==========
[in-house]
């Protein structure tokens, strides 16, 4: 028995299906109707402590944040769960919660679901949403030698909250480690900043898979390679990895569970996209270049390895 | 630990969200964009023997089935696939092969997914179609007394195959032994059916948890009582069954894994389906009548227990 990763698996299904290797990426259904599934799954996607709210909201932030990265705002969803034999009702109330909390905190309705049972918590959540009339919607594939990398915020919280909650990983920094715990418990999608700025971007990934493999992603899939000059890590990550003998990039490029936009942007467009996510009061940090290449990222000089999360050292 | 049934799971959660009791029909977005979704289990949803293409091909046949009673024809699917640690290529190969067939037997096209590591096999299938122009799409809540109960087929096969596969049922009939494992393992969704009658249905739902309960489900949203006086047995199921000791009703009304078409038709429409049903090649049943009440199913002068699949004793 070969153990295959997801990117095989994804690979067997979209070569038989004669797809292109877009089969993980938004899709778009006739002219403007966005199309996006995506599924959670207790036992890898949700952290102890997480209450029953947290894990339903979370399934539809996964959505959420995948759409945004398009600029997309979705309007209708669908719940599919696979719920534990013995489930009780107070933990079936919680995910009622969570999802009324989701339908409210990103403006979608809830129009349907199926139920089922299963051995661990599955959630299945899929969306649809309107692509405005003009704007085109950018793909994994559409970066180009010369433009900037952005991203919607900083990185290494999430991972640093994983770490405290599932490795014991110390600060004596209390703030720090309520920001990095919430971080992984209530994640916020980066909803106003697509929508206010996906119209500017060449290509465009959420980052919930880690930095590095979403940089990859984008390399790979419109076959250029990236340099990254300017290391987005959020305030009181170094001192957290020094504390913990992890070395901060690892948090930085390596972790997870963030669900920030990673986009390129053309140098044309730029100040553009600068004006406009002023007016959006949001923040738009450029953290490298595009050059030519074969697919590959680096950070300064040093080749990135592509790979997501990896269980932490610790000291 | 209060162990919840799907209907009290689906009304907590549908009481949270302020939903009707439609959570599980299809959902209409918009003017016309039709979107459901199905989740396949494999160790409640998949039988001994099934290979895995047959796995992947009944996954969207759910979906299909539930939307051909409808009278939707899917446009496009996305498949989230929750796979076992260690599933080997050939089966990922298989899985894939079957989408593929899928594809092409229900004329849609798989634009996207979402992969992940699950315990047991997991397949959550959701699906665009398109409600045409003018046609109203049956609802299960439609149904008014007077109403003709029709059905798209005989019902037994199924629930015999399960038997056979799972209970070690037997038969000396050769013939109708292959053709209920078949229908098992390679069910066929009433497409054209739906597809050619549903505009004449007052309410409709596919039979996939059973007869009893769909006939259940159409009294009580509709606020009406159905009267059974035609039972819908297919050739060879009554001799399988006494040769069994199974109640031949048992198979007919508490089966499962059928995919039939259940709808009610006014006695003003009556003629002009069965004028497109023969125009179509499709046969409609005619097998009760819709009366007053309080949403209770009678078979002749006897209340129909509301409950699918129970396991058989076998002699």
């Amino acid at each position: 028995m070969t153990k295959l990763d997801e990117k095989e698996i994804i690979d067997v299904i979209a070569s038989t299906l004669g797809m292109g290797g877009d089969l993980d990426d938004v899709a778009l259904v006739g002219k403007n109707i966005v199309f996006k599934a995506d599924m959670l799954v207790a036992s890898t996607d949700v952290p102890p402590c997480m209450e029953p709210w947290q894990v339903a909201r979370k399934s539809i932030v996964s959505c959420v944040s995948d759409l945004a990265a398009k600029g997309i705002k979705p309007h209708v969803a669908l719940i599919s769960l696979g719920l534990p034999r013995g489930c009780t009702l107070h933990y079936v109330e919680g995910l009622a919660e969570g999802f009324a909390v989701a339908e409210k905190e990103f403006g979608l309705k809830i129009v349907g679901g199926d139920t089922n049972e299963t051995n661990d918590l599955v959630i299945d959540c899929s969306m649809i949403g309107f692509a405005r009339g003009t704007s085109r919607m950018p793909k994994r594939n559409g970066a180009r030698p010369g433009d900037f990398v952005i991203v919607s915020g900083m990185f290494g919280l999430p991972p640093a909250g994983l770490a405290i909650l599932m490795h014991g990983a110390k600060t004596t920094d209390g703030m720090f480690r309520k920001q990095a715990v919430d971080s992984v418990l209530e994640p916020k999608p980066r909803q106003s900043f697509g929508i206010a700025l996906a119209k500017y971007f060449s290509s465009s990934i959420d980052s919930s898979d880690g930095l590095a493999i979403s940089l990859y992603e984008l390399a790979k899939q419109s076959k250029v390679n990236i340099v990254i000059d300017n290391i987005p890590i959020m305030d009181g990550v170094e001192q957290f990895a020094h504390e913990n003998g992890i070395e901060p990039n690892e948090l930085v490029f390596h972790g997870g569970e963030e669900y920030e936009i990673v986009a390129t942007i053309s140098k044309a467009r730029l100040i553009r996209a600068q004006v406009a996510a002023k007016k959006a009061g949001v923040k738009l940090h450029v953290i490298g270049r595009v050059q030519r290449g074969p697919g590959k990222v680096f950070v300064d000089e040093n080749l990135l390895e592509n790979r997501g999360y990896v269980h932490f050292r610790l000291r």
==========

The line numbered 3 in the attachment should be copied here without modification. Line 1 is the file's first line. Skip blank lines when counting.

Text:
């Amino acid at each position: 028995m070969t153990k295959l990763d997801e990117k095989e698996i994804i690979d067997v299904i979209a070569s038989t299906l004669g797809m292109g290797g877009d089969l993980d990426d938004v899709a778009l259904v006739g002219k403007n109707i966005v199309f996006k599934a995506d599924m959670l799954v207790a036992s890898t996607d949700v952290p102890p402590c997480m209450e029953p709210w947290q894990v339903a909201r979370k399934s539809i932030v996964s959505c959420v944040s995948d759409l945004a990265a398009k600029g997309i705002k979705p309007h209708v969803a669908l719940i599919s769960l696979g719920l534990p034999r013995g489930c009780t009702l107070h933990y079936v109330e919680g995910l009622a919660e969570g999802f009324a909390v989701a339908e409210k905190e990103f403006g979608l309705k809830i129009v349907g679901g199926d139920t089922n049972e299963t051995n661990d918590l599955v959630i299945d959540c899929s969306m649809i949403g309107f692509a405005r009339g003009t704007s085109r919607m950018p793909k994994r594939n559409g970066a180009r030698p010369g433009d900037f990398v952005i991203v919607s915020g900083m990185f290494g919280l999430p991972p640093a909250g994983l770490a405290i909650l599932m490795h014991g990983a110390k600060t004596t920094d209390g703030m720090f480690r309520k920001q990095a715990v919430d971080s992984v418990l209530e994640p916020k999608p980066r909803q106003s900043f697509g929508i206010a700025l996906a119209k500017y971007f060449s290509s465009s990934i959420d980052s919930s898979d880690g930095l590095a493999i979403s940089l990859y992603e984008l390399a790979k899939q419109s076959k250029v390679n990236i340099v990254i000059d300017n290391i987005p890590i959020m305030d009181g990550v170094e001192q957290f990895a020094h504390e913990n003998g992890i070395e901060p990039n690892e948090l930085v490029f390596h972790g997870g569970e963030e669900y920030e936009i990673v986009a390129t942007i053309s140098k044309a467009r730029l100040i553009r996209a600068q004006v406009a996510a002023k007016k959006a009061g949001v923040k738009l940090h450029v953290i490298g270049r595009v050059q030519r290449g074969p697919g590959k990222v680096f950070v300064d000089e040093n080749l990135l390895e592509n790979r997501g999360y990896v269980h932490f050292r610790l000291r």